While prior research suggests a relationship between exposure to tobacco content in movies and smoking, less is known about the impact of exposure to tobacco through episodic programs. This study assessed the relationship between exposure to tobacco content in programs on Netflix and broadcast or cable TV and initiation of combustible tobacco or e-cigarette use among young people. A nationally representative, longitudinal sample (ages 15-21 at baseline) was surveyed about exposure to episodic programs previously analyzed for the presence of tobacco and subsequent use of combustible tobacco and e-cigarettes. Logistic regression models assessed associations between exposure to tobacco imagery and future initiation of combustible tobacco and e-cigarettes among those who were nicotine naïve (N = 4604). Data were collected in February-May 2018 and February-May 2019. All analyses were conducted in 2019. Results suggest a dose-response relationship between exposure to tobacco and vaping initiation, whereby the higher the exposure, the greater the odds of subsequent initiation (OR(low) = 2.19, 95%CI = 1.38-3.48; OR(medium) = 2.20, 95%CI = 1.34-3.64; OR(high) = 3.17, 95%CI = 1.71-5.88). There was no significant association between exposure to tobacco imagery and smoking initiation. Tobacco imagery is common in episodic programming popular among young people. Results suggest exposure to tobacco in episodic programs may impact future e-cigarette use. Ongoing monitoring of the impact of tobacco content in episodic programs is needed as the number of available programs continues to increase. Findings highlight the need for policy and advocacy efforts to reduce young people's exposure to tobacco content across all media platforms.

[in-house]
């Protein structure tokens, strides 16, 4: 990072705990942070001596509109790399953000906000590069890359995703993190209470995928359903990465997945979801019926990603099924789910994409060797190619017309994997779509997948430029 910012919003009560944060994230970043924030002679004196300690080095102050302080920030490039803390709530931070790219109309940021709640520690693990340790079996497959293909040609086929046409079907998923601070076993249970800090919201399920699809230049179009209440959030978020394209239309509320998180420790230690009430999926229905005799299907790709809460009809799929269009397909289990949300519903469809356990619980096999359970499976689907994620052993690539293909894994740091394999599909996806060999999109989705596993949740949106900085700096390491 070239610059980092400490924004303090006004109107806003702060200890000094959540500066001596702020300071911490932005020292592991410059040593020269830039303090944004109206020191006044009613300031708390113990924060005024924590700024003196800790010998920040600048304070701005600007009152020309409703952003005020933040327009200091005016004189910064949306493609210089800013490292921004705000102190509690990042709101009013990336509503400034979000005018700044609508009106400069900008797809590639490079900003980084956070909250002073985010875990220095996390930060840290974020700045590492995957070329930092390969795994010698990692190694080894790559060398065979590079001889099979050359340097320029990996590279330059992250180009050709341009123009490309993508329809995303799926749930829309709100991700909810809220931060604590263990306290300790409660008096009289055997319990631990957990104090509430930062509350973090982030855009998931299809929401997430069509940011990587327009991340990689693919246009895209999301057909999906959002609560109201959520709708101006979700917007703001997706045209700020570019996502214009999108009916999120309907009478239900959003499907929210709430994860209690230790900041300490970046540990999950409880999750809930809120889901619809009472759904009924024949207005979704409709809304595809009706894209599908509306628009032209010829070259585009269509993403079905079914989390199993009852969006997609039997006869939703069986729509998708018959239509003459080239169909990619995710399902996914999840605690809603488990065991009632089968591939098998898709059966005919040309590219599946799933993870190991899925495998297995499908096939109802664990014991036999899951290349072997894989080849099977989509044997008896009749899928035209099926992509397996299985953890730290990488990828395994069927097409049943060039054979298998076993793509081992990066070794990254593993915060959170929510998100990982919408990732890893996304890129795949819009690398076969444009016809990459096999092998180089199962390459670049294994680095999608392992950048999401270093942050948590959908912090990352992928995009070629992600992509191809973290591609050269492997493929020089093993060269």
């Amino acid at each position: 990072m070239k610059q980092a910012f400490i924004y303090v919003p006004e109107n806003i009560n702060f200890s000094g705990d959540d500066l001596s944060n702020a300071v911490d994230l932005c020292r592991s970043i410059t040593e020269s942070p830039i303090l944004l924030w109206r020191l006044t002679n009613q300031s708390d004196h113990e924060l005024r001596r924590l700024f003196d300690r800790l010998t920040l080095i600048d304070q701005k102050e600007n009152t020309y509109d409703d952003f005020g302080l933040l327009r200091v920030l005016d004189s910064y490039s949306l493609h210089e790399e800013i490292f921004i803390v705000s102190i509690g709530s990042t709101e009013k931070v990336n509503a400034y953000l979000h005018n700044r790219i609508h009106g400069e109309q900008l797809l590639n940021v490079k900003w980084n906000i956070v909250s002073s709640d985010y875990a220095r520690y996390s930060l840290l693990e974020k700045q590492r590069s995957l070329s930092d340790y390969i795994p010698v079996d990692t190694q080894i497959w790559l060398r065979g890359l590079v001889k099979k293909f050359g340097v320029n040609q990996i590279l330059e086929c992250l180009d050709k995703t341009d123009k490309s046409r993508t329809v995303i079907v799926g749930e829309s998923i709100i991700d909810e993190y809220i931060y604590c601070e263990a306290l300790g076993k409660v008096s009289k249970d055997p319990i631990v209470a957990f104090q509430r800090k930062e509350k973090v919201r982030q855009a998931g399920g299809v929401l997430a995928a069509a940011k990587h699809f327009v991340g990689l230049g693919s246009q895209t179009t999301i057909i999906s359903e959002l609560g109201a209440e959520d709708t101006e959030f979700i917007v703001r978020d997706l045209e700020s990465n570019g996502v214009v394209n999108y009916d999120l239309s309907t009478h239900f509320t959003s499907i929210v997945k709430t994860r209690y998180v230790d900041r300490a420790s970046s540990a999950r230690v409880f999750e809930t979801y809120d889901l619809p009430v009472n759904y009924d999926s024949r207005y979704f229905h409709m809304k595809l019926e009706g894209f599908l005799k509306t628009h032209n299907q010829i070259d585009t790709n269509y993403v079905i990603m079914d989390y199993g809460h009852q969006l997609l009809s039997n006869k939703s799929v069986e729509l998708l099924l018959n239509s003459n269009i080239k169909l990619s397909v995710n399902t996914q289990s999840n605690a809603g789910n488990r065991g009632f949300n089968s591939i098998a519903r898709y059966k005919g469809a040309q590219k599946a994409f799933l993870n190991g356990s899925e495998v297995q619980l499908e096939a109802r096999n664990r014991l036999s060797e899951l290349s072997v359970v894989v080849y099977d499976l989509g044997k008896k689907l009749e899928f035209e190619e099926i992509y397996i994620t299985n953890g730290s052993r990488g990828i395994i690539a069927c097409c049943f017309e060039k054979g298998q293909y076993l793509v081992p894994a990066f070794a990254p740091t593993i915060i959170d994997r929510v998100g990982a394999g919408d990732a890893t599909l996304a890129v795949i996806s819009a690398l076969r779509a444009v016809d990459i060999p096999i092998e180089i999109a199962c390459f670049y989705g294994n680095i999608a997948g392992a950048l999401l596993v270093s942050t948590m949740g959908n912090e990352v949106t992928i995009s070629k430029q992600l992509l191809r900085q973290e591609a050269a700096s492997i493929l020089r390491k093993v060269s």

Keywords: Media; Prevention; Tobacco; Youth/young adults.
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